Are you biased?
Ok, Ok, I’m not being politically incorrect. I’m not asking about the bias we see discussed in the newspapers, on TV, or in the blogospheres. I’m talking about another kind of bias, the kind that creeps into your trading – trading biases.
The kind of bias you never know is there but yet lurks under the bed and in the closet like the green-eyed monsters used to. The kind of bias you never think about but has to be addressed by anyone who, not only develops systems but anyone who trades.
If you don’t recognize these biases, they will come out of the closet and could turn into your biggest nightmare.
When you are looking into trading with a new service, or any service, new or otherwise, you should be asking the developers about these biases. Check out if they acknowledge them and how they handle them.
Backtesting results can be distorted with Look-Ahead Bias when trading decisions are based on information that is not yet available. This generally happens because extra data is accidentally included and we simply don’t realize it. These errors are often very slight, which is why they are so easily overlooked.
They can, however, have a dramatic impact on the overall results.
Here’s an exampleOnly daily highs and lows available to you in your backtest data but you decide to build a system that bought at daily lows and sold at daily highs. Seriously, wouldn’t this be the system of all systems? It would be a machine for printing money. Problem is, in reality, you don’t know the daily high or low until the end of the day. Whereas when babacktesting you do know. Although this seems like a silly thing to do, let me assure you when you are in the midst of developing code, it is a very easy issue to overlook.
Here at QiT we have a process for developing new algorithms and one of the steps is to sniff out any kind of look-ahead biases.
Survivorship Bias addresses the concept that many data providers do not include stocks that are no longer listed. The result is that the data set you are using for backtesting will only include the stocks that have survived to this point. This makes them skewed to the positive side because they do not include stocks that have not survived. Unfortunately, in the past, your system could have signaled these stocks and there is a good probability the trade was not profitable. If the stock was not in your data base then you did not include that trade.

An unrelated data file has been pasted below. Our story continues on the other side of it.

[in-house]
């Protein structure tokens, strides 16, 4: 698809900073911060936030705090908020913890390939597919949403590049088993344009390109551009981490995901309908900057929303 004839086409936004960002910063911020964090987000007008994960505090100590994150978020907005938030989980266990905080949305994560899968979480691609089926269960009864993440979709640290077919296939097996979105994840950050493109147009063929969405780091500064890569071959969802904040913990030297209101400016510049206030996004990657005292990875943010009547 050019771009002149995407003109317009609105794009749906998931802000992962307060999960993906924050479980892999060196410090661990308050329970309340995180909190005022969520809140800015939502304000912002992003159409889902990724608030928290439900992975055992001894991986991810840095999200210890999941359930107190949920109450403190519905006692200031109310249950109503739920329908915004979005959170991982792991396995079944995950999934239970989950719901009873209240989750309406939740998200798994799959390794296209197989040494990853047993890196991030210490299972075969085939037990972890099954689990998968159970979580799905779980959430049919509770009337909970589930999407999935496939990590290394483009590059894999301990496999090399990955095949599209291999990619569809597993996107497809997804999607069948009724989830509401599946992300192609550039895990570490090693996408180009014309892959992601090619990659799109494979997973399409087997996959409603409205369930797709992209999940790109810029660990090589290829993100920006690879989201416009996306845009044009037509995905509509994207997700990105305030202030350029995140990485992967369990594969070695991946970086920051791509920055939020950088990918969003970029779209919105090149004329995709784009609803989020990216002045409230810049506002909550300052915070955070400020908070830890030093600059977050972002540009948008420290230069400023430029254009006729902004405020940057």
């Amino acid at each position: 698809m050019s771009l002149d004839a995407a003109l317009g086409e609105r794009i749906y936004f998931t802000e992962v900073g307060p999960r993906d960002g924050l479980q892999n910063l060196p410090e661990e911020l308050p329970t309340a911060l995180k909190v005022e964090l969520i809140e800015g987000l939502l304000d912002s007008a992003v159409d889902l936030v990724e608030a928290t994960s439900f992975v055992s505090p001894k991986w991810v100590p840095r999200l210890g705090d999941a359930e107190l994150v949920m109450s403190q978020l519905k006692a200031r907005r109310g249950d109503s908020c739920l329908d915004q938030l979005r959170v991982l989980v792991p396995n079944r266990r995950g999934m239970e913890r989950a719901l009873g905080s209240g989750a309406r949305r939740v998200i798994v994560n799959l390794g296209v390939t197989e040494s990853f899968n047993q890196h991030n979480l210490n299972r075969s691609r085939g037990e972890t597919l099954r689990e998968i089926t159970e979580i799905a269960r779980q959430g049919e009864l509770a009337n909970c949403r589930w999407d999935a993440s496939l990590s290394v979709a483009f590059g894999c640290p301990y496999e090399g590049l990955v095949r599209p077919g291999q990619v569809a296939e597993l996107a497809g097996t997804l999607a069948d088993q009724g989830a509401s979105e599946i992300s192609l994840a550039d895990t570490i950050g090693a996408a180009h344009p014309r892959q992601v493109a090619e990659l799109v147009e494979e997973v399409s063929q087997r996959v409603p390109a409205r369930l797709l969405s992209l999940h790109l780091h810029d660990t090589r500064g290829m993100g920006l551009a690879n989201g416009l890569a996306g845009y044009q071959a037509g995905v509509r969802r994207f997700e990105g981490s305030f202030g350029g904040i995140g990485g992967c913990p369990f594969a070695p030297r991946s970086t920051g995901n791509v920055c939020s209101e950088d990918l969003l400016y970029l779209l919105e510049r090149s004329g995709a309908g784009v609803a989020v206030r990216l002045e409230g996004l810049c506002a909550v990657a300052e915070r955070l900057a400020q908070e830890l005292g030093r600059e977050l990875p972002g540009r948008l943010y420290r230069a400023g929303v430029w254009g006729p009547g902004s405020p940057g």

Here’s a scenario. You want to test how well your strategy does with the S&P 500 over the last 10 years. Would you not need a database that was able to identify which stocks were actually in the S&P 500 10 years ago? Would it be of any value if you tested only the stocks that were are in the S&P 500 today? I think not.
For more information on Survivorship Bias and why QiT is adamant about not using data with it click here.
This is a different kind of bias and has nothing to do with coding but with your own trading so I decided to plunk it in here.
Every trader thinks that they will be able to withstand more drawdown than they will actually be able to tolerate.
Tolerance Bias is a trader overestimating his ability to tolerate drawdowns. This bias is completely psychological.
Let’s take an example. You’re looking at a strategy with 20% Max drawdown. You start trading and it immediately starts into a drawdown. You go back and check the algorithms metrics and you see over the last 7 years the max duration drawdown is thirteen months. Can you stick with this system for thirteen months underwater? Probably not.
Or, once the system gets to a 15% drawdown, well within the metrics of the system, you bail. Jack D. Schwager, author of Market Wizards, says most will bail once they hit 10%. While it is easy to look at the overall return of the system and agree that it was profitable, it is naive to think that it would not be a challenge to stick to the system at its low point.
You need to take these numbers into account when deciding on a mechanical system. Well, actually you need to take these numbers into account when trading any system.
Know the Metrics that are Important
If you find a trading system that is profitable, you need to trade it long term, or at least as long as its longer drawdown. I have not found a service anywhere that will give you the Max Drawdown duration, except QiT, of course, but it is a very important number to know.
While this can be challenging, you must find a way to stick to the plan, even if it seems boring or not worth your time in the beginning. In my opinion, trading should be boring if you are going to succeed.
We’re the Plan in “Plan your Trade and Trade your Plan” – TraderJanie
Take our 30-day free trial and see why we can say, “If awesome were inches, we’d be the Effiel Tower.”